"Caesar III" — Kimia Wood — civilization simulator This civilization simulator has been one of my favorite games since childhood. The only trouble with playing it is that it will be an automatic three-hour sink every time I open the program.

The Mechanics of an Empire

Caesar III puts you in the role of a governor building a town from scratch. Your manager on behalf of the Emperor rates your performance based on population, crime rate, revenue, cultural attainments, etc.

As is typical for a city-simulation game, you are the Supreme Tyrant of your town. You must provide food and housing for your citizens, make sure they can get to the buildings that need employees, balance your building needs with tax income, and more.

Bread for the Masses

The food system is especially complex, requiring much concentration and study to perfect. Farms (which require labor) will produce food, which is delivered to granaries (which require labor). From there, it is distributed to markets (which require labor), which send “market ladies” out to distribute food directly to people’s homes. In especially complex cities, a market lady might take a wrong turn, leaving people down the dead end to starve until she figures it out.

And there is no way to control the way the people walk. They travel the roads of your city, randomly deciding which branch to take at each crossroad, and returning to their starting building once they “run out of food” or get tired.

All this careful finagling is perfect for sucking in hours of the player’s time. After all, figuring out how the system works and what you need to tweak to get it to function is all part of the fun!

If you happen to have a “warehouse” near your farms (designed to hold other things like pottery and furniture – oh, yes, you have to provide those, too) the warehouse might accidentally collect the food intended for the granary (in case you want to sell food to traders, you see) and this means the market workers can’t access it from the granary!

(Did I mention farms can only be built on land that’s arable?)

Imperial Combat

This is not a fighting game, although it includes limited mechanics for warfare. Some of the areas you will be assigned to are threatened by “savages” who will attack your town! (It’s even possible to face Carthaginians on elephants!)

If your town is in a dangerous area, you will have the ability to build military structures. These include walls and gatehouses, plus barracks for housing legions of soldiers (spearmen, legionaries, or horsemen).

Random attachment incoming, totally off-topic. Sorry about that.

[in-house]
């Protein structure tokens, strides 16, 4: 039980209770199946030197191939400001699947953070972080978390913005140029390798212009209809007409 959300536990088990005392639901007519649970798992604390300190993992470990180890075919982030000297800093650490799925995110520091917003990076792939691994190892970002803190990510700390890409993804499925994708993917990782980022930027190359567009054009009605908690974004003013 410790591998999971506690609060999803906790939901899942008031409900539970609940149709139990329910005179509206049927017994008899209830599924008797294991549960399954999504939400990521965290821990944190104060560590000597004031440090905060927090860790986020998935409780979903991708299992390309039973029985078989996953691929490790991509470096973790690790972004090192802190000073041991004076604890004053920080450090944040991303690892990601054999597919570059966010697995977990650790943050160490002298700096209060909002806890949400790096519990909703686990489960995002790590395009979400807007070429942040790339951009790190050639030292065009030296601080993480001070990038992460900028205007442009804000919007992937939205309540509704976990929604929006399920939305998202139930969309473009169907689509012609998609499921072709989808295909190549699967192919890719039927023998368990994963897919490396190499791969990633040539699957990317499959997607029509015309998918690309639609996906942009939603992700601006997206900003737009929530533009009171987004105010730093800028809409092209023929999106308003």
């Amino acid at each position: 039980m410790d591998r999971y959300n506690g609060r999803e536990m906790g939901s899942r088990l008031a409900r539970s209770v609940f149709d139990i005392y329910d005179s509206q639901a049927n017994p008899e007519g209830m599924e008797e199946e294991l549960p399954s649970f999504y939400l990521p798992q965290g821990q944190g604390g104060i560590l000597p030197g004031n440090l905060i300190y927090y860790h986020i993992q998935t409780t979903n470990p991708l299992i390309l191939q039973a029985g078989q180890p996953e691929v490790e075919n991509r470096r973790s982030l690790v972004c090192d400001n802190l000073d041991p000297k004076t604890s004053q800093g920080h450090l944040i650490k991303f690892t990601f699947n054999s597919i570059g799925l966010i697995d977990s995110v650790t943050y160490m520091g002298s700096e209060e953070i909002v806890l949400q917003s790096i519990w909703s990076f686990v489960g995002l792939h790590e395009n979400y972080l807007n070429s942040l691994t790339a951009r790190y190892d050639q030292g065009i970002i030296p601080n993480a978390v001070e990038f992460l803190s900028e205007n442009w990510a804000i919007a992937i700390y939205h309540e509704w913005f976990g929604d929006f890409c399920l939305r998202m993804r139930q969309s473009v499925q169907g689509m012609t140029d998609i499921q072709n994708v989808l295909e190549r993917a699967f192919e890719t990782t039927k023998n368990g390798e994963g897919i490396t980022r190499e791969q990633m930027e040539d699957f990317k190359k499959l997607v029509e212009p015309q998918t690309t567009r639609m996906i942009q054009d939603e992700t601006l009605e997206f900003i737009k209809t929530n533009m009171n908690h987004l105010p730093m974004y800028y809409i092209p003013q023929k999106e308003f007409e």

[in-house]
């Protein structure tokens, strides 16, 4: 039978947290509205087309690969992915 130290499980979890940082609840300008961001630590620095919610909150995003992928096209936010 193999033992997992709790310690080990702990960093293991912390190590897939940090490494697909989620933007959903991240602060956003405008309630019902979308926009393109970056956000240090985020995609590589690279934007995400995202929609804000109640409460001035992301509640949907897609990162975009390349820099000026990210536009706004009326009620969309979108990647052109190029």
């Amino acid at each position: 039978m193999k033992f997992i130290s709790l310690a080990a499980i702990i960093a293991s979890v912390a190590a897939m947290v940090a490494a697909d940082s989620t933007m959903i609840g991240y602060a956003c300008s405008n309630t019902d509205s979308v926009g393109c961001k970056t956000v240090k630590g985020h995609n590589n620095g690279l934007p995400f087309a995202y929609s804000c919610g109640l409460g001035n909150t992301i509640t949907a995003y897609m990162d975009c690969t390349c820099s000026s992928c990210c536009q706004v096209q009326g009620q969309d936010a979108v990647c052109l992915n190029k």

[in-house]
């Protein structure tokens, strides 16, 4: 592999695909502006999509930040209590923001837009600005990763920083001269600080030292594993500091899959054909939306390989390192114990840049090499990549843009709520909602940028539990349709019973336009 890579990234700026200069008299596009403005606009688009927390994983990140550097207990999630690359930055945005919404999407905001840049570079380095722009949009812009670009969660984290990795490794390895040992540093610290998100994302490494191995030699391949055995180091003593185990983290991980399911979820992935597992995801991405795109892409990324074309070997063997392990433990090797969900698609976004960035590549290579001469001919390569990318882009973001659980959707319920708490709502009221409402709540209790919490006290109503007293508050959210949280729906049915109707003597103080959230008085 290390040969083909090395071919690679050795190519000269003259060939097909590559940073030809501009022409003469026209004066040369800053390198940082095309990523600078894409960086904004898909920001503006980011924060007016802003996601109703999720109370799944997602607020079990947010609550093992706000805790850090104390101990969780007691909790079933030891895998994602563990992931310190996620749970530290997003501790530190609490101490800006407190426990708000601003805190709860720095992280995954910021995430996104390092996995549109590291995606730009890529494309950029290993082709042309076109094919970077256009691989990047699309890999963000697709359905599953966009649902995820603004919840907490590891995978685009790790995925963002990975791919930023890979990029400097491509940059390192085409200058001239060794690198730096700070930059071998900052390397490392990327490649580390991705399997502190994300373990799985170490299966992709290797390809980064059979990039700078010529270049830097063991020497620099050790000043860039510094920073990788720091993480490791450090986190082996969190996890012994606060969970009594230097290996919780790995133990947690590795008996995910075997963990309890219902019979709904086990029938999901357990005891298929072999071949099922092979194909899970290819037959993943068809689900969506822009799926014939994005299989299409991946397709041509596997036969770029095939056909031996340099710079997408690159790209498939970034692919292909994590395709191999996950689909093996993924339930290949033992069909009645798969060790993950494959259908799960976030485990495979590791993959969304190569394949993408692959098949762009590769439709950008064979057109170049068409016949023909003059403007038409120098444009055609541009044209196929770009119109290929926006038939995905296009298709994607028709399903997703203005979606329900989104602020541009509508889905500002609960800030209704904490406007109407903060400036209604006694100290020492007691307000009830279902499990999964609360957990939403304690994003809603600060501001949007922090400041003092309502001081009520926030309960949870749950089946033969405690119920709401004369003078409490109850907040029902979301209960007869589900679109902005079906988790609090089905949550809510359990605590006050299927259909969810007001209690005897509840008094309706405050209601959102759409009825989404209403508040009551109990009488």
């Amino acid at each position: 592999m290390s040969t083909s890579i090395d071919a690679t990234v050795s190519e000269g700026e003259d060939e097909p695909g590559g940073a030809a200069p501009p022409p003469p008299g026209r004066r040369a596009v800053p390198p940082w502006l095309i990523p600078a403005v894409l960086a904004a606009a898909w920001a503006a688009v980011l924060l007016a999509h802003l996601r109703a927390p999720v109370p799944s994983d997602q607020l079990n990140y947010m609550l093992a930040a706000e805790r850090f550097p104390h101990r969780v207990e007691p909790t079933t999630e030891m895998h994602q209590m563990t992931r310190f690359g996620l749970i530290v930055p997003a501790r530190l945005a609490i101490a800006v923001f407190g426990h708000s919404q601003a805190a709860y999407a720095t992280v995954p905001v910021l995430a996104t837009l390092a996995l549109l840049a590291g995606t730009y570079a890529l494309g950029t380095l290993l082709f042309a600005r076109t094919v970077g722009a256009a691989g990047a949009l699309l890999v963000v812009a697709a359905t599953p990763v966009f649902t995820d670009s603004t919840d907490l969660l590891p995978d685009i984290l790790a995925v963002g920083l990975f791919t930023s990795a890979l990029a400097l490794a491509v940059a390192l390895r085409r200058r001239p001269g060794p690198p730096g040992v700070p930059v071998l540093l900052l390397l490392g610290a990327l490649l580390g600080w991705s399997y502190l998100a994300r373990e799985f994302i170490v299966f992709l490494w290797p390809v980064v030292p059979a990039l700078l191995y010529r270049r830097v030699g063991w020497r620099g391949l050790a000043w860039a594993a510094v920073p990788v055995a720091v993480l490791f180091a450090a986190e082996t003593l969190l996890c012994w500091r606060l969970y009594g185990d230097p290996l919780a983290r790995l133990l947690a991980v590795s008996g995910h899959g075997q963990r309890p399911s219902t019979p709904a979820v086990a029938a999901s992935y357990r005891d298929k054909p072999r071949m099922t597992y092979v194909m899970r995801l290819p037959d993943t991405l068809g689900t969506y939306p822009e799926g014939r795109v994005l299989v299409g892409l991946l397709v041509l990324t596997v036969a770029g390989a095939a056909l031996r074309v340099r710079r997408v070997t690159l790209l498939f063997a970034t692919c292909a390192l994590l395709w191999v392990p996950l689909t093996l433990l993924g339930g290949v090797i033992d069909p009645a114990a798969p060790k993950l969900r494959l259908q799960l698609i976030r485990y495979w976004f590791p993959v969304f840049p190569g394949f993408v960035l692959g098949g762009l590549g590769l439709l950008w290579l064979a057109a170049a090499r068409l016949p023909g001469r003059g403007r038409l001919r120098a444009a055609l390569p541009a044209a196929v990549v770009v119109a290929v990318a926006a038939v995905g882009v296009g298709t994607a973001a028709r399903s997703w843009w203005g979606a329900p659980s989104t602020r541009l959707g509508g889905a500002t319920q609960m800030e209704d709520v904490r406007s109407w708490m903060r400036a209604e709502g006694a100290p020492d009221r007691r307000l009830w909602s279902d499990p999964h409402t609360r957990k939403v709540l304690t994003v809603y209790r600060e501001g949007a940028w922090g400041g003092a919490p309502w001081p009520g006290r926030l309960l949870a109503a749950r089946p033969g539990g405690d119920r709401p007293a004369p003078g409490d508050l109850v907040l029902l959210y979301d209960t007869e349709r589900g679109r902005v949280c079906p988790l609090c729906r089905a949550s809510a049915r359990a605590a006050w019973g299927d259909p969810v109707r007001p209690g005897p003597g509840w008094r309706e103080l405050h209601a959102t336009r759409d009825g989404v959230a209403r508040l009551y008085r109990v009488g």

I preferred playing maps that were “moderately” dangerous, so I could build gates to contain my populace (building a gatehouse across the road keeps people from wandering down its full length) and hosting soldiers to help put down potential riots (if you keep your citizens stuffed and entertained, they’ll pay their taxes and behave. Ignore their demands, and they’ll get vocal and torch-wielding about it).

Variation of Terrain

Caesar III adds variety by offering you assignments in different parts of the empire. For instance, you might take a post in the wilds of Britannia, where the grass is lush and green, and the groundwater easy to tap. (You must build fountains to give your people water, supplied by the famous Roman aqueducts.)

"Caesar III" — Kimia Wood — civilization simulatorBut perhaps you will be sent to North Africa, where the pale sand is dotted with shrubs and bushes, and water is harder to provide. You’ll also have to use your farmland very wisely, as farms can only be built where crops will grow. Of course, working out the geometry for maximum farm-age is part of the fun!

In some areas, you are provided with lots of coastline, and expected to feed your people with fishing wharves. Sometimes there are even “primitive” natives, who must be pacified with a missionary post (teaching Latin and civilizing through education, of course!).

Other Obstacles

Oh, yeah, your buildings can collapse or burn down if they’re not maintained."Caesar III" — Kimia Wood — civilization simulator

Your people are really demanding, and no sooner do you give them pottery and oil than they want furniture and wine! (Just click on the houses, or on the crowds walking the streets, and they’ll tell you exactly what they think!)